Personally, I use a Milwaukee cordless Litho Ion V18 witch is pretty much the same stats as the Makita Drill (not driver) and it goes and goes. I laid 350 sq ft of cement backer board (screwing about every 8"-10") and it just kept going. I doubt a typically DIYer would put any drill for a home project through that much stress. I'm telling you, going lighter on weight will be better served than going for pure power. My Milwaukee is actually MORE POWERFUL than the Pany. However, the Pany will last twice as long on a charged battery. That's the advantage of the 3.5Ah over 1.5Ah. But yet again, look at the Makita's recharge time....15-stinkin minutes!!! You could swap batteries and be on your merry old way again.
I also tried a Milwaukee 28v hammer drill. Forget it. WAYYYYY TOOOOOO HEAVYYYYYY. With either the Pany or the big-boy Milwaukee, after no more than 15 minutes of continuous use, my wrist fatigues. Never had that problem with my Litho Milwaukee. Why? Because it's lighter!!! Let's look at the stats:
My personal Milwaukee: 4 lbs, 18v, 1.5Ah, 400 in-lbs, 30 min charge
The big guy Milwaukee: 6.7 lbs, 28v, 3.0Ah, 600 in-lbs, 60 min charge
Panasonic Hammer : 5.8 lbs, 18v, 3.5Ah, 425 in-lbs, 65 min charge
Panasonic Drill : 4.8 lbs, 15.6v, 3.5Ah, 390 in-lbs, 55 min charge
Makita Drill : 3.5 lbs, 18v, 1.5Ah, 450 in-lbs, 15 min charge
Makita Impact Driver: 2.8 lbs, 18v, 1.5Ah, 1280 in-lbs, 15 min charge
If you look at the power to weight ratio, it's kinda a no brainer. The Makita Drill has more power than the Pany hammer drill. Yes, the NiMH of the Pany will last longer but you can recharge the Makita battery in 15 minutes. I'm sure you can run at least an hour out of the one while the spare is charging.
So if you look at it that way, that 1.5Ah Makita combo kit will do anything you throw at it. It has plenty of power and the rapid recharge will help keep 2 batteries going as long as you can.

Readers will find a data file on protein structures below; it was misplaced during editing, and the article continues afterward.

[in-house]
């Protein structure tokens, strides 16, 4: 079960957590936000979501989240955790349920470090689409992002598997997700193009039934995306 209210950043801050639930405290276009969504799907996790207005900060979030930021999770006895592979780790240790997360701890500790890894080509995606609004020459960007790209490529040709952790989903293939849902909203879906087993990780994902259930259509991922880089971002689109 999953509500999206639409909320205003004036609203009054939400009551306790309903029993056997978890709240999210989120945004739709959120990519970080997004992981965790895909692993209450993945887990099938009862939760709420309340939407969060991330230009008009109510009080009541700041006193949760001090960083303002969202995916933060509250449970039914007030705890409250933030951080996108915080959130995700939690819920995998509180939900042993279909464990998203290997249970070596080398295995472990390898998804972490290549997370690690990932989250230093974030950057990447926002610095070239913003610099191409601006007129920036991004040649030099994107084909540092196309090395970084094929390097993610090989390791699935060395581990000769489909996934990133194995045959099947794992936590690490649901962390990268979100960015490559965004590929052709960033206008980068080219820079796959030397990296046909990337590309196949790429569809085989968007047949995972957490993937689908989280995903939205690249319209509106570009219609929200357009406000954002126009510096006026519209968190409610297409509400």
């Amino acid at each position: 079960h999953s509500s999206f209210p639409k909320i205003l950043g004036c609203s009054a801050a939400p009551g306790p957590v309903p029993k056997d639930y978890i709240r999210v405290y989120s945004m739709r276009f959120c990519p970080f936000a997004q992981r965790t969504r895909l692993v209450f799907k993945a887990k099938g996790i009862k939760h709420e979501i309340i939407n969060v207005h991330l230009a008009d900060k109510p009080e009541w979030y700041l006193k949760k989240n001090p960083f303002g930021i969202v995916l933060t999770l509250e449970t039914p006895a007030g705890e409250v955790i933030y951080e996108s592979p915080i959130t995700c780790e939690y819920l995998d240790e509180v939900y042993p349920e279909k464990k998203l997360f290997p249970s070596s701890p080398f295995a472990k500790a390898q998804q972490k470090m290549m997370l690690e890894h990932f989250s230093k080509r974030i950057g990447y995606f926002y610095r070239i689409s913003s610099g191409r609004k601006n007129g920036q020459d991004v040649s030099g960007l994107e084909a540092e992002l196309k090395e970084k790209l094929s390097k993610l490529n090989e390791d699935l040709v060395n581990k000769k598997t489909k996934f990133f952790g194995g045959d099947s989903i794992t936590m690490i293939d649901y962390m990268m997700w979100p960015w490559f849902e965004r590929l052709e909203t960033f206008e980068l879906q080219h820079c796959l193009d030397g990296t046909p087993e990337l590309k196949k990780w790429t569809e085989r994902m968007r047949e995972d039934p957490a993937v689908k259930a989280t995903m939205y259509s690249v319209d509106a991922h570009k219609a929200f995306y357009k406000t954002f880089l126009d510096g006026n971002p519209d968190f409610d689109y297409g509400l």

...AND IT WILL SAVE YOUR WRIST FROM FATIGUE!!!!!!!!
As for the Pany and the Amazon price, if you're not in a hurry, check it daily. Amazon has had it for under $200 but that usually only lasts for a day. OR, just buy it from them and then watch. Amazon gives you a 30 day guarantee on their prices. If it lowers within 30 days after you buy something, just email them and they'll refund the difference...but YOU have to catch the price change, they won't do it automatically!
I will second the vote for the Makita LXT cordless. The combo with the impact driver is great. The drill can be had alone for less. The drill has driver, drill and hammer drill modes.
I did a test of 7 different drills here
You can read the results and also listen to the podcast commentary by clicking on the play button near the tp of the article.
We tested two different hammer drills. We did not test non-hammer drills for drilling concrete. The corded drills outperformed the cordless. The Makita LXT was the only cordless of the ones in our tests that could complete the tasks (granted it was a limited selection of drills in the test).
Good luck in your decision making process, I hope you find this info useful.
Quoting to preserve original.